The "No Special Case" Pattern

Very often I’ll write (or use) APIs that look like this (translate accordingly for Ruby / Javascript code)

Thing findOneThing(Key  key);
// if nothing is found, throw an Exception or return null

Collection findManyThings(Collection keyList);
// if nothing is found, return null

All well and good? I’d known the textbook-bullet-points for this, but for the longest time, I didn’t realize how much tax I’m paying subconsciously.. and just how many APIs are ignoring this wisdom:

Nulls are awkward things in object-oriented programs because they defeat polymorphism. link »
Instead of returning null, or some odd value, return a Special Case that has the same interface as what the caller expects. link »

Not all language can do this easily link »

- from P of EAA: Special Case via

Finding yourself having to check for null return values? That’s not "the way it is", that’s tax.

Ruby helps a bit by making "nil" an object, paving way for the much loved duck-typing. Whereas some languages settle for dead bodies equivalent nulls. Especially in these languages, having to "return a empty object with the same interface" is a real chore. Person? EmptyPerson. Record? EmptyRecord.. ad infinitum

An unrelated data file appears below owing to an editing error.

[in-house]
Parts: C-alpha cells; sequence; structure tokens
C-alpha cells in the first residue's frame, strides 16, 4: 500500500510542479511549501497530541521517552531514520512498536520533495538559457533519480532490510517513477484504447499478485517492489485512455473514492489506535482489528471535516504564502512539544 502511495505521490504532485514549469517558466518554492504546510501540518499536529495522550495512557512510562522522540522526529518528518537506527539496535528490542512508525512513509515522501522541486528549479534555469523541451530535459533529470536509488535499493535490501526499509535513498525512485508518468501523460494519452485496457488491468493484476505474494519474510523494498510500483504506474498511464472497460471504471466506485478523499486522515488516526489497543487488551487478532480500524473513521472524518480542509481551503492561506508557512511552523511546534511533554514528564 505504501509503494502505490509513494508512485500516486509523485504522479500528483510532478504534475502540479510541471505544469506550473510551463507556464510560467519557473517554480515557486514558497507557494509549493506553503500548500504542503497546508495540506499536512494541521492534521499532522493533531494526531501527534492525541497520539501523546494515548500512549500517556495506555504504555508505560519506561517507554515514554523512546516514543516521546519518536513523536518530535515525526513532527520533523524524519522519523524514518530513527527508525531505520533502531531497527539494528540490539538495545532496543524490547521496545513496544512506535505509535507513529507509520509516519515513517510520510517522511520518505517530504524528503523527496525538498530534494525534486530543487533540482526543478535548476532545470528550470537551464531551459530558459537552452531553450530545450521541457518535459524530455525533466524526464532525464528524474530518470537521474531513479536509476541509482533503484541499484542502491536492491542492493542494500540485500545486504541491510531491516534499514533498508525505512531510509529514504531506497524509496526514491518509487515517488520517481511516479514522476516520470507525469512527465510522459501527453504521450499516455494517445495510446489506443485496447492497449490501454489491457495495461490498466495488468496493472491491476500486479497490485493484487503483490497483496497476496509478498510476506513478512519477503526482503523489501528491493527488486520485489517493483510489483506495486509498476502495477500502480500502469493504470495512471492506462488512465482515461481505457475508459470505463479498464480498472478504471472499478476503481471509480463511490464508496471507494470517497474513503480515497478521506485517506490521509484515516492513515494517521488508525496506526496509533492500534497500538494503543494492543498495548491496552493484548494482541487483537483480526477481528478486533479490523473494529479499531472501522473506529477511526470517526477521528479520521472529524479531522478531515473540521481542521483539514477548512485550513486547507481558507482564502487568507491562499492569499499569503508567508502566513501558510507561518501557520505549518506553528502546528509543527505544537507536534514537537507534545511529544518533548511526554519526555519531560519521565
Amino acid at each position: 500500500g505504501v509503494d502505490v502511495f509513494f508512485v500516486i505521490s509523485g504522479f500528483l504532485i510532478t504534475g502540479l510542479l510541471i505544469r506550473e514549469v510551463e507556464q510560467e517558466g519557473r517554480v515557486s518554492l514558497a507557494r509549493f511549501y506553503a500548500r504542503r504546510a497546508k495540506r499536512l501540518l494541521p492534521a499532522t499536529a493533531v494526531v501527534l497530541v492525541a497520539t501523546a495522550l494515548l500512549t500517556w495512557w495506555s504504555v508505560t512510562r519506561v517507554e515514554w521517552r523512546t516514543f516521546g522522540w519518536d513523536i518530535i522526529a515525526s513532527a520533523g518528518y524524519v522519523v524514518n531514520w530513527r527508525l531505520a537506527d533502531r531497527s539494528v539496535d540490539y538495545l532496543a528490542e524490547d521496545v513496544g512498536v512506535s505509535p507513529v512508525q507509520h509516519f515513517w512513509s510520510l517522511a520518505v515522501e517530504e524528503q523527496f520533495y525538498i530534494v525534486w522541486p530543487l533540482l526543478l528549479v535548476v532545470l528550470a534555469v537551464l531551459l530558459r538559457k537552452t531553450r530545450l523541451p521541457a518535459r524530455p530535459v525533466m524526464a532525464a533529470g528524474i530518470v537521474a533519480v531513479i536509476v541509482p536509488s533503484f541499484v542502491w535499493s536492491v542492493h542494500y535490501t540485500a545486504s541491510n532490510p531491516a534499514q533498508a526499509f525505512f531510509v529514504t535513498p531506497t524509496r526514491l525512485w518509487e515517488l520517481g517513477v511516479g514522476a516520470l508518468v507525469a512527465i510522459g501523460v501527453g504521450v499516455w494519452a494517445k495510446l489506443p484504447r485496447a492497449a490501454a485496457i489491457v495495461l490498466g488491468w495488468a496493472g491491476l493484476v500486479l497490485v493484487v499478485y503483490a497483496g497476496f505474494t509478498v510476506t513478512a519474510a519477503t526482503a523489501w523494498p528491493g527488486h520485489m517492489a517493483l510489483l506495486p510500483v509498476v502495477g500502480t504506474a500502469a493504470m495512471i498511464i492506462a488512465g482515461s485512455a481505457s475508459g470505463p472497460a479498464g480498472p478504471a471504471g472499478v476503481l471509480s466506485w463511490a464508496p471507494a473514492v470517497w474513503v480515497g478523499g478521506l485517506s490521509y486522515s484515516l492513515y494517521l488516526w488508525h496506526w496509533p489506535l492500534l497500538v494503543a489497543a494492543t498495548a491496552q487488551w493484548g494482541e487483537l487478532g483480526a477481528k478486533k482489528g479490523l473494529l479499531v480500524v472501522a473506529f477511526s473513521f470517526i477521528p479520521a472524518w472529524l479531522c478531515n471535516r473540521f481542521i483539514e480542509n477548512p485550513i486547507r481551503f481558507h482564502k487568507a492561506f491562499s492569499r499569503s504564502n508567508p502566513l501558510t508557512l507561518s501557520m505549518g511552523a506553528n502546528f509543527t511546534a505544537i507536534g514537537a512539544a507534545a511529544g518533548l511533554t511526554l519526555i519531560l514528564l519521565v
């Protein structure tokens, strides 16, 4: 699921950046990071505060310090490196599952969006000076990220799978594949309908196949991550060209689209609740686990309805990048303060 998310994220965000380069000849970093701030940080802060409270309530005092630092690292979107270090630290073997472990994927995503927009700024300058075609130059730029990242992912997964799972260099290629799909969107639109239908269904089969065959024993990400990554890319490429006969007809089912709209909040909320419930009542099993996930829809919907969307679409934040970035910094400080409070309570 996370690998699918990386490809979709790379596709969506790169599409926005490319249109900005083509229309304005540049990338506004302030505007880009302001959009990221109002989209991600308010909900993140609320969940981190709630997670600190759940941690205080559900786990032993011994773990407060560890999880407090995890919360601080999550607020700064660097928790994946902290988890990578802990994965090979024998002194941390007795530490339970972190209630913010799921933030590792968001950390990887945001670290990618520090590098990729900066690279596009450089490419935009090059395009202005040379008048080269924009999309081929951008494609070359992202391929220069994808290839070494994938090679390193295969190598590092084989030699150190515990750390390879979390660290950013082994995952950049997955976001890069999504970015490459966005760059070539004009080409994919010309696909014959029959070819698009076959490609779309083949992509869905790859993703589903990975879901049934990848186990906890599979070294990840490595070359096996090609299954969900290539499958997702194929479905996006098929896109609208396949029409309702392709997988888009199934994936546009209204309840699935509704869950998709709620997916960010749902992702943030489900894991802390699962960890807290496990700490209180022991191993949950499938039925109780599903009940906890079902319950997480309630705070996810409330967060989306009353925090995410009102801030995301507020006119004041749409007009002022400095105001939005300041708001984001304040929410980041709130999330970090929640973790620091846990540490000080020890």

Still, a language can really only help so much. And it is up to the library authors (i.e. you) to put this wisdom into practice. "Practice?". Now comes the funny part.

When talking about "design patterns", usually images of "Enterprise", "UML", "Configuration files" start appearing in my mind. So I find it ironic that the best real example of this pattern comes from the lowly-regarded (by many "real" engineers) realm of Javascript. Its called jQuery.

In fact, jQuery takes it even further  by simplifying Martin Fowler’s pattern into a single practical use-case: Returning 1 object is equivalent to returning a List containing 1 object. By always returning a List (which can be empty, duh), it has even avoided the need to conjure special "null object with equivalent interface"! And most importantly, "practical" because all languages can do empty list.

Its amazing how simple your train of thought (and code!) becomes when everything is a list (tiny voice: uh.. Lispers knew that since before you were born… blah blah). There’s nothing to decide, you always loop through the return value. 0 time? 1 time? N times? Imagine all those other idioms & body of code, now becoming unnecessary… its applying liposuction for your source code!

I don’t suppose its too far fetched to apply some jQuery-ism to ActiveRecord API is it?

Update: Changed title from "Unspecial Case" to the "No Special Case", which is more correct.